I’m (once again) thinking about writing another tabletop roleplaying game. Or, more to the point, reworking and rewriting the game I was working on, earlier this year.

You see, I’ve been inspired by two things: First, the “Powered by the Apocalypse” games. Second, the concept of rules-light, minimalistic RPGs in general. Basically, the more I’ve been looking into, and playing, these games, the more I want to rework what I had before into something a lot more simplified.

I have come to realize that bloated, detailed games are fine, but they can also be a huge hindrance to fun. So what I’m thinking of doing is writing up my core setting idea, and interweaving a simplified system that works on d6 rolls for all actions. This will actually be pretty similar to a system I worked on briefly back in the mid-1990’s, that tied skills/abilities to three Attributes. For each of those Attributes a character could have two Skills/Abilities, from which they could each choose two Specializations. So a character would end up with 12 Specializations, off of six Skills or Abilities, all of which were tied to these three Attributes.

Yeah, I agree. That’s way too convoluted! So I’m thinking, at least to start off with, we’ll just do this: Three core Attributes, for each of which you can choose one Specialization each. Any other Skill or Ability you might want to try that isn’t a chosen Specialization is a basic roll of 2d6, added to the relevant Attribute score. If you attempt to use a Specialization, though, you get to roll 3d6+Attribute. That’s it. No fuss, no muss.

I’m thinking of keeping with the Cinematic feel of the game, that I was going for previously. So that means the more the players get into things, roleplaying their butts off and taking interesting/fun actions, the GM could the group Cool Points. These could then be spent by players to try to re-roll botched rolls, or to make truly amazing feats by reducing the difficulty target number, as the group allows. But once they are out of these points, they have to get by on their own, until they earn more.

In the end, the point is to make the game feel epic and grandiose, but still simple to learn and play. Yes, I expect characters will be a bit overpowered, but that’s rather the point. They are supposed to be Epic Heroes™, able to beat regular foes with ease, only having issues if they face truly difficult monsters or foes. This would be simulated by scaling difficulty targets for their actions. For example, a normal mob might only require a Four to strike, while a Moderate threat might need an Eight, and a Major Enemy might require a 10 or more. These are just rough ideas so far, I’m only giving examples here.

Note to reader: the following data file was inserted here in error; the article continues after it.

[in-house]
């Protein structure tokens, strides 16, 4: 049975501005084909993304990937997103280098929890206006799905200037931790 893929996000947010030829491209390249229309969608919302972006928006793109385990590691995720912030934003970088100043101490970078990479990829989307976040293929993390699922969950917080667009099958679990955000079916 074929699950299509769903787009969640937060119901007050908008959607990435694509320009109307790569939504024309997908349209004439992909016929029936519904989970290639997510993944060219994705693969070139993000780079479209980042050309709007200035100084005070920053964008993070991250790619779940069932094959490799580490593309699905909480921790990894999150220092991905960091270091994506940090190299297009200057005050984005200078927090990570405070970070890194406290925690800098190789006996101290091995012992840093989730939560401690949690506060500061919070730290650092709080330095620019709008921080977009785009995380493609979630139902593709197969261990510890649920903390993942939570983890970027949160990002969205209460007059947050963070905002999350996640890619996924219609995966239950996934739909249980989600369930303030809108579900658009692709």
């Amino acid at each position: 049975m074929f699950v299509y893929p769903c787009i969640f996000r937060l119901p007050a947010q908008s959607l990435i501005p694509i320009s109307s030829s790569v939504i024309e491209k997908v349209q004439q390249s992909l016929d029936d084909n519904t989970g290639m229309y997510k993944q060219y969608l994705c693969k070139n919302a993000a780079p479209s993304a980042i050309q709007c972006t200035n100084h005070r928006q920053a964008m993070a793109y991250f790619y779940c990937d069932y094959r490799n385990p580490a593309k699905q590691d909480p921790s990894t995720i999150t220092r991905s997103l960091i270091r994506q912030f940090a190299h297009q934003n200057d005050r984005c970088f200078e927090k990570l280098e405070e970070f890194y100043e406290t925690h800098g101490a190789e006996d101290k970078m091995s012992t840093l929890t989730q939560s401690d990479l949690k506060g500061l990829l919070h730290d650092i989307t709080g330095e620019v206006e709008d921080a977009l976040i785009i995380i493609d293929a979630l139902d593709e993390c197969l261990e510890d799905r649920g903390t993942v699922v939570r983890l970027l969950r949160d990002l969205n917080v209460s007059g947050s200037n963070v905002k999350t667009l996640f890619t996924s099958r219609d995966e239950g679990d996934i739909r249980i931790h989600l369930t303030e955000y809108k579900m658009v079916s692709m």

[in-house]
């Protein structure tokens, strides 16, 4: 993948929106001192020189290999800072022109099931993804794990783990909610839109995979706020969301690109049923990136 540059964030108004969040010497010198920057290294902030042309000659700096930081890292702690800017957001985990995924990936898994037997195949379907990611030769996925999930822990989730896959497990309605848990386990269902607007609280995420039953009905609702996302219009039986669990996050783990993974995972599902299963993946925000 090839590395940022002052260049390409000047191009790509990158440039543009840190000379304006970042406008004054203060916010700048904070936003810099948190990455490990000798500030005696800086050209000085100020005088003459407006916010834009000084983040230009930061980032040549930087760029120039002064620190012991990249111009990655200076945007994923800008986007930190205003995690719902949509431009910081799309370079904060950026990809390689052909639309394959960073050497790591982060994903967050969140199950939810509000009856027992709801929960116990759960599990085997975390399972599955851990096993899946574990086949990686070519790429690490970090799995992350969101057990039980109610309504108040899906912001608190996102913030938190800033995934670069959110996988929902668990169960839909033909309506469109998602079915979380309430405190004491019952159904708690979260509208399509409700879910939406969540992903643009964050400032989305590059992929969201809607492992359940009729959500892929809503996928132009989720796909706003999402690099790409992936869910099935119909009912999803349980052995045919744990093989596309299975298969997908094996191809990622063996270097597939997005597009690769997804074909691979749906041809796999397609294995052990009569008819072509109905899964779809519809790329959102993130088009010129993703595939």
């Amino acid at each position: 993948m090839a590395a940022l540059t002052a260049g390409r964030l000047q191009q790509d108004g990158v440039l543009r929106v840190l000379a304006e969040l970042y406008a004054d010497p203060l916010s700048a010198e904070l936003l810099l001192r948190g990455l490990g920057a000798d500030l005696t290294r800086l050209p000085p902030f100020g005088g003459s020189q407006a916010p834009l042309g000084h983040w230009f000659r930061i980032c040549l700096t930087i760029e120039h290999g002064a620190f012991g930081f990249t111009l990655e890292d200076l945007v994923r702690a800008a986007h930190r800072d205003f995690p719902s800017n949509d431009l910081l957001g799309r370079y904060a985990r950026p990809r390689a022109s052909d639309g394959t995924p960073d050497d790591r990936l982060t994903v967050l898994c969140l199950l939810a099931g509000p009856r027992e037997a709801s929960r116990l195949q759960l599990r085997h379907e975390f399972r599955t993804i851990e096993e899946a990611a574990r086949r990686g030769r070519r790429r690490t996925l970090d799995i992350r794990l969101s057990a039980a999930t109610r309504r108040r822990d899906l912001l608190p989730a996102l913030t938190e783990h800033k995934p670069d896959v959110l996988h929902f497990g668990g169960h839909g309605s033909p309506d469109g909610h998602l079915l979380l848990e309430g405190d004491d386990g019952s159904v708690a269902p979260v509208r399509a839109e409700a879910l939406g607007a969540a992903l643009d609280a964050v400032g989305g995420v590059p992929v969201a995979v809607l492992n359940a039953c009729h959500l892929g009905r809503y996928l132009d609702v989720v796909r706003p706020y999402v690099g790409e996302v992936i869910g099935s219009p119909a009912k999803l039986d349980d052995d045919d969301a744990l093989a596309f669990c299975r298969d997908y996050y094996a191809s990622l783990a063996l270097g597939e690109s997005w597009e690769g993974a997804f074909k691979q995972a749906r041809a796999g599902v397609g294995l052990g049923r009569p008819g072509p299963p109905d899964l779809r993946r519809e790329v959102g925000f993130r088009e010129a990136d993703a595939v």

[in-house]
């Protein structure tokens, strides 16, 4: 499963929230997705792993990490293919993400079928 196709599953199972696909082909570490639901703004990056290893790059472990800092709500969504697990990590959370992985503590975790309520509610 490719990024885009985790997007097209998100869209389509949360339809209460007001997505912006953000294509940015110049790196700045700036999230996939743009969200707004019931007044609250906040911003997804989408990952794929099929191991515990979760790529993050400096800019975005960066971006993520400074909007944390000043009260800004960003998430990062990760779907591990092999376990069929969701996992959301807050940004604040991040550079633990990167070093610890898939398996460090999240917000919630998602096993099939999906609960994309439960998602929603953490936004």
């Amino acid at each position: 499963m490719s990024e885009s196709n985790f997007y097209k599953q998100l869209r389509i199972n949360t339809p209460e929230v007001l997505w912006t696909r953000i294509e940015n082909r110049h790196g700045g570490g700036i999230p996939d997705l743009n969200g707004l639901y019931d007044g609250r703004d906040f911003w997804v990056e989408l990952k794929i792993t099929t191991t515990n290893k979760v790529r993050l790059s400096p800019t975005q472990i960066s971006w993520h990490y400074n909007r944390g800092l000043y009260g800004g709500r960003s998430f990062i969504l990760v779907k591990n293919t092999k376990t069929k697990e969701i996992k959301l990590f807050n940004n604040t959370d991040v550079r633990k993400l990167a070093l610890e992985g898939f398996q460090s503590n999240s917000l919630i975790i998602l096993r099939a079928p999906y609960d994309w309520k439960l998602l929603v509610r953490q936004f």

The point being that, as long as players are getting into the spirit of the game and making the adventure fun, they should be able to roflstomp most basic monsters. If they roleplay a lot, or make the game fun (making the GM laugh is a good example), they can likely do the same to moderate foes, as well. But that’s all still to be determined, of course.

One thing I am planning to include is some Oracles, so that this game can be played either cooperatively with a group of players and no GM, or entirely solo. I’ve been having quite a bit of fun doing solo roleplaying of late, so I’m going to throw together some basic Oracle tables to cover basic Yes/No questions, as well as some more situational rolls. But that’s all to come, in time.

In the end, I want everything based off of six-sided dice, and I’d like to keep it at no more than three such dice being needed at all. I’m thinking for character growth of having characters earn experience that is then exchanged for upgrades to their Attributes, or to buy a new Specialization. That’s it. Again, no fuss, no muss.

Anyway, I’ll be looking into working all this out soon enough. Perhaps I will upload a playtest version on this website, once it is ready?


By Scormus

I'm the editor, publisher, and primary "talent" here at Scormey.com.

Leave a Reply

This site uses Akismet to reduce spam. Learn how your comment data is processed.